Hill decided to take a pay cut, from the usual 6-7 figure digit he tends to receive, because he was so determined to get the part of Donnie Azoff so he could work with the director of the project, Martin Scorsese. By putting his dreams first and his bank account last, Hill has received his second Oscar nomination to date and has been roundly praised by critics for his role. What's more , Hill isn't alone in taking one for the team and opting out of a big pay cheque for the sake of the project he's appearing in.
Mark Bridges Tuesday 16th October 2012 Launch dinner for the new Hollywood Costume exhibition at the V&A Museum
Harry Shearer, The Simpsons and Dublin International Film Festival Tuesday 22nd February 2011 The voice behind The Simpsons characters Mr. Burns, Smithers, Ned Flanders at a screening of 'The Big Uneasy' at the IFI as part of the Jameson Dublin International Film Festival Dublin, Ireland
The 23 episodes of Season 10, broadcast between August 1998 and May 1999, reveal a show securely positioned both as money-making endeavor for Fox and well-regarded repository for smarty-pants satire. The show's writers, one of TV's greatest collections of comic minds since the stellar days of Sid Caesar's Your Show of Shows, know exactly what notes to hit, and they hit them over and over again; meaning, in short: lots of Homer being an unthinking idiot. Homer could save Grandpa's life with a kidney transplant, but he's too scared of the operation and keeps running away, ala the climax of One Flew Over the Cuckoo's Nest. Homer becomes a bodyguard. And so on. But all this attention also means that the writers are constantly feeding Homer the best lines ("Are you sure this is a sci-fi convention? It's full of nerds."), though Bart gets plenty of one-liners as well ("Dad, you make a great hippie; you're lazy and self-righteous!").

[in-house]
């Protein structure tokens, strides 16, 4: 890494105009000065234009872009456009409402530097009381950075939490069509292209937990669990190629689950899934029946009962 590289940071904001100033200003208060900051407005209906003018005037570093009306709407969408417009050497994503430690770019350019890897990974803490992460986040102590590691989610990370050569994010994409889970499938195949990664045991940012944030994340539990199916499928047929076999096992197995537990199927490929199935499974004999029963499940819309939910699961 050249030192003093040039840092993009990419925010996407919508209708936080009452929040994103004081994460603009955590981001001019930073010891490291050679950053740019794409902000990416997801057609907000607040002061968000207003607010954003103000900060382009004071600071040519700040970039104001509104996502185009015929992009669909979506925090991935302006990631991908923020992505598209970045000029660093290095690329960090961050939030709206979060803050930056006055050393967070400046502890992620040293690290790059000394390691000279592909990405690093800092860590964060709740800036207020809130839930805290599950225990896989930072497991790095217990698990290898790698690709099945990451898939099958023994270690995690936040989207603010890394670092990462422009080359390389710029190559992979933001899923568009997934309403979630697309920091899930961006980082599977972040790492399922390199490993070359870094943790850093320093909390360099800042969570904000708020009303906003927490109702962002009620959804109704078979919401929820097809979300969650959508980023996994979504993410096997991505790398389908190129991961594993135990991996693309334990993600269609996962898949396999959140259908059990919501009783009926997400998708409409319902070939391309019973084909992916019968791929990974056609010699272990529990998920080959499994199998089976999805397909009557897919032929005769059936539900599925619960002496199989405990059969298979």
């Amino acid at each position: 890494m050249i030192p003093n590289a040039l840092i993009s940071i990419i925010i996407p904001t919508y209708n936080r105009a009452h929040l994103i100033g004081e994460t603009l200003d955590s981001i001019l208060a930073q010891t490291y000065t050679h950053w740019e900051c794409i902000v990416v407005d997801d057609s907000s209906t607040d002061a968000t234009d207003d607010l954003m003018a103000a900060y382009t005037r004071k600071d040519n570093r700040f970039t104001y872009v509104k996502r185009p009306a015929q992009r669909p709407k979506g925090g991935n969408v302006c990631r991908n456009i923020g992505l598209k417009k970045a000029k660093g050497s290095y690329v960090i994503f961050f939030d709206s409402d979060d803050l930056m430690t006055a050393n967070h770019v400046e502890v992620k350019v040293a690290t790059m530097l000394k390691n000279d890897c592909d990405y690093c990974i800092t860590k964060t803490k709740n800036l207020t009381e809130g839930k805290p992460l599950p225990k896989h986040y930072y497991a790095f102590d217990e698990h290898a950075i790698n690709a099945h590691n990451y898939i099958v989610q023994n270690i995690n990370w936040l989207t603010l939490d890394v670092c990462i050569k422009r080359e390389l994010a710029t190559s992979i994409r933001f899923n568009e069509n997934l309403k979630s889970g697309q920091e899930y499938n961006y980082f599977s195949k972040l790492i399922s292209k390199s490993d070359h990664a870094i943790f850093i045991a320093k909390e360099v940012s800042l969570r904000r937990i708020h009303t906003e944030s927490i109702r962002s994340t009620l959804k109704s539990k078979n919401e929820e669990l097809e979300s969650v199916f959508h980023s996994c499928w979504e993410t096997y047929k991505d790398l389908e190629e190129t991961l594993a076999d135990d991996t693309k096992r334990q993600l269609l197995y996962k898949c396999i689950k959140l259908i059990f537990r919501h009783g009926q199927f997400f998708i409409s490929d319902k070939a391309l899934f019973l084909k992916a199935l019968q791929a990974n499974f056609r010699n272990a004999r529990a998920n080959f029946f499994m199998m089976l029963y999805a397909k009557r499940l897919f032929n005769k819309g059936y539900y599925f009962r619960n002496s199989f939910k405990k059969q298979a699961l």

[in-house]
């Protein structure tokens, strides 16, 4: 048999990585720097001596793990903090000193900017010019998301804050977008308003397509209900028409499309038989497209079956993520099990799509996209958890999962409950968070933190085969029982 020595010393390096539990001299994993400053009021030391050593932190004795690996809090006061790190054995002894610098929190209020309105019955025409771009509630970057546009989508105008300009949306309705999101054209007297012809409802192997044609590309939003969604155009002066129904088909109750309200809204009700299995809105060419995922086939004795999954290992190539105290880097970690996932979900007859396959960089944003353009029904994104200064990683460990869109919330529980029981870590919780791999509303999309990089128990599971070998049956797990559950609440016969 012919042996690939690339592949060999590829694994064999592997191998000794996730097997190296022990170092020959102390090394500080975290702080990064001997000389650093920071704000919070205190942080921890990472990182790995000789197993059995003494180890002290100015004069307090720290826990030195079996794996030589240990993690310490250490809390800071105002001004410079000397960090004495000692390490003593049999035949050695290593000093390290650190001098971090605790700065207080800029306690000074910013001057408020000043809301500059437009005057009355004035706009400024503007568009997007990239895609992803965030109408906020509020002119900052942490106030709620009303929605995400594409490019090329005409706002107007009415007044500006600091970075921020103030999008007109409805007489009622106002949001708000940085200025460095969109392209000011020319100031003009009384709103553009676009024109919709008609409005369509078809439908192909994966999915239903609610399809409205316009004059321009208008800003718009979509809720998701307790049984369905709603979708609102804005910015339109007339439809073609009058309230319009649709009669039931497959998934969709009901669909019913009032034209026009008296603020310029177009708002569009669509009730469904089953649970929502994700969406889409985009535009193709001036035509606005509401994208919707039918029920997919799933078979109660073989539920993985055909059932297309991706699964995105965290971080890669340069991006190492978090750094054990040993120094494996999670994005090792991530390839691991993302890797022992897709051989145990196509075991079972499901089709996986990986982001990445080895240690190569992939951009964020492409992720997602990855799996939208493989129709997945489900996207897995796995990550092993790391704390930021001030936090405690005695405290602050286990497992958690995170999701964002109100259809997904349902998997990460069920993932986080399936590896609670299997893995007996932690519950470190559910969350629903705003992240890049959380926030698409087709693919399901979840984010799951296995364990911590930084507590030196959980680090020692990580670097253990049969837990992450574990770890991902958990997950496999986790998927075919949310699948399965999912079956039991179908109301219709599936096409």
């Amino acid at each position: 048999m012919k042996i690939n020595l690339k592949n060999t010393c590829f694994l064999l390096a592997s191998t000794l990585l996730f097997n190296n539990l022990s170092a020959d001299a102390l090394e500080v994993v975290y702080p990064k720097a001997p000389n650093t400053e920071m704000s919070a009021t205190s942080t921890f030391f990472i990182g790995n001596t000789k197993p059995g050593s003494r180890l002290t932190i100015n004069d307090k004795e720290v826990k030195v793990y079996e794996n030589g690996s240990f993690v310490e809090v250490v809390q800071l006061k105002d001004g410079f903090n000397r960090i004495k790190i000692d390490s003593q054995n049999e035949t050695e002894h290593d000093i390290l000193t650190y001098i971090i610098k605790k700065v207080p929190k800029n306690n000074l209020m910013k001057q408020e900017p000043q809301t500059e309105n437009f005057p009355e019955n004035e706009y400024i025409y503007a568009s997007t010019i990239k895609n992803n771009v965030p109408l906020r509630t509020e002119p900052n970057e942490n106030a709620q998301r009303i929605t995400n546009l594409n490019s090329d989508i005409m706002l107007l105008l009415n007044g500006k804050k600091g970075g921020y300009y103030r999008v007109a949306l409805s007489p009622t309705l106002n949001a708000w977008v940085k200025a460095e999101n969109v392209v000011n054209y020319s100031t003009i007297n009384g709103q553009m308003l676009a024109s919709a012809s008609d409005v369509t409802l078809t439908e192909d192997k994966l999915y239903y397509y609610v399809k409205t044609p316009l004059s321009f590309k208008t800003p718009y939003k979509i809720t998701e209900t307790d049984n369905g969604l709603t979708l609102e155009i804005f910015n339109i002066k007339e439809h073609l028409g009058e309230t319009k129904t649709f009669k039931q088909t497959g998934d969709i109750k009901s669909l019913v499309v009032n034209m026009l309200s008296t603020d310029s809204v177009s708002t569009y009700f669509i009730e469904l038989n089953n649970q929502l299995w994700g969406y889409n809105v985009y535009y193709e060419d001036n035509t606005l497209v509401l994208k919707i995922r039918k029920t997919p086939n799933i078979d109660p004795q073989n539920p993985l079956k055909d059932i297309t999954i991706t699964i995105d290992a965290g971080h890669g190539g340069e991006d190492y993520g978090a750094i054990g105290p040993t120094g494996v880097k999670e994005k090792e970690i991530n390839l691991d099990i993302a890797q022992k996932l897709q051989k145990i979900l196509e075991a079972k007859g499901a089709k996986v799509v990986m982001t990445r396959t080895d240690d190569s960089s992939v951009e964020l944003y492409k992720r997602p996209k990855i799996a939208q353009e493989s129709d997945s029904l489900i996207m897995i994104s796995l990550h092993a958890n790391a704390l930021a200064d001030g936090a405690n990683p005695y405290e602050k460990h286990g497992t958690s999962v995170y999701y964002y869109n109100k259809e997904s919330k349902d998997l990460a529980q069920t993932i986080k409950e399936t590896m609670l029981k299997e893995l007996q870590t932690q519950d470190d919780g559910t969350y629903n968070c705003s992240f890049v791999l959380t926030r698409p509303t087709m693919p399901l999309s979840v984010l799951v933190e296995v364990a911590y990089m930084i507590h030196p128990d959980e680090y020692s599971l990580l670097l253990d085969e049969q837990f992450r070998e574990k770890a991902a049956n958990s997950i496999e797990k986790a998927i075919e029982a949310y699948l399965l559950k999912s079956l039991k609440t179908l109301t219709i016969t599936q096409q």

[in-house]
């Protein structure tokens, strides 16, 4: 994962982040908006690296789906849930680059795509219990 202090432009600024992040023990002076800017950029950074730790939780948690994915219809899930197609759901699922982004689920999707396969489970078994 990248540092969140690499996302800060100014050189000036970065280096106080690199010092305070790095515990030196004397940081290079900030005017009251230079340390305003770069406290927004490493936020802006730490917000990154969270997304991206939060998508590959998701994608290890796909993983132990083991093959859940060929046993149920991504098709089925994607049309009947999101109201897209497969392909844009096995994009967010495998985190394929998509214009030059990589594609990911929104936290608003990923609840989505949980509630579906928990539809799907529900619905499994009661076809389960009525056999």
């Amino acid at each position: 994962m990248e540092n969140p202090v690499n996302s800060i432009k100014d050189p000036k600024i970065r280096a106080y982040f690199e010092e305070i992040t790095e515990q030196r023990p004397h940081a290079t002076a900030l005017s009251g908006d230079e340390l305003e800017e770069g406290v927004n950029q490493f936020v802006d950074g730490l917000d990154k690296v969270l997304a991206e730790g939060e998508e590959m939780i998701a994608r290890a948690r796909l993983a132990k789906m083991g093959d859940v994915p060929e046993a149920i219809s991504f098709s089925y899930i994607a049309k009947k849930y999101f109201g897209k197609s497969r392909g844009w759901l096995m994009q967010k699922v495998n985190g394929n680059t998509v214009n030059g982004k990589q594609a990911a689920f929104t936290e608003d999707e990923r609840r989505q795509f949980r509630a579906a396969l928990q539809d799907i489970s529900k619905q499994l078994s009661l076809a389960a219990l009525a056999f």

Continue reading: The Simpsons: Season Ten Review
Fired! sounds like a decent enough idea: After being fired from a Woody Allen play (poor baby!), Gurwitch found herself despairing to the point where she had to write a book about it. I guess if Woody Allen said my acting was on par with being "retarded," I'd be bummed too.
Continue reading: Fired! Review
It begins with director Jay Berman (Guest, doing the Jewish thing) and his film, Home for Purim, a family drama about a young woman's return home to a dying mother. The mother in question is played by Marilyn Hack (Catherine O'Hara), a washed-up aging actress who is best known for playing a blind prostitute in another film. Through the wonders of the internet, she gets wind of a rumor that she might be nominated for an Academy Award. Shortly after, Victor Allan Miller (the invaluable Harry Shearer), the male lead, gets hint of a nomination for his performance, along with Callie Webb (Parker Posey), who plays the daughter. The buzz makes life sweeter, and inevitably more complicated, for everyone involved, including Callie's boyfriend and co-star Brian (Christopher Moynihan), Victor's agent (Eugene Levy), and the producer (riotous Jennifer Coolidge). It also brings out studio heads (Ricky Gervais and Larry Miller), the PR guy (John Michael Higgins), and two Hollywood news anchors (Fred Willard and Jane Lynch) to make the film more palatable.
Continue reading: For Your Consideration Review
But seriously, Chicken Little is Disney's first solo stab at a CGI kiddie flick, something that was going to happen sooner or later and which, given Disney's recent track record in animation, has had most moviegoers scared silly. Chicken Little takes an age-old fable and hands the story to director Mark Dindal (who directed the best animated Disney movie in recent memory, the under-seen The Emperor's New Groove). Nice start, but... Chicken Little? "The sky is falling, the sky is falling?" In the original story, Chicken Little gets beaned with an acorn and gathers up all his friends to tell the king that the sky is falling. As they trek to visit the king, they are captured by Foxy Loxy and (depending on how gruesome the interpretation you're reading is) are promptly eaten.
Continue reading: Chicken Little Review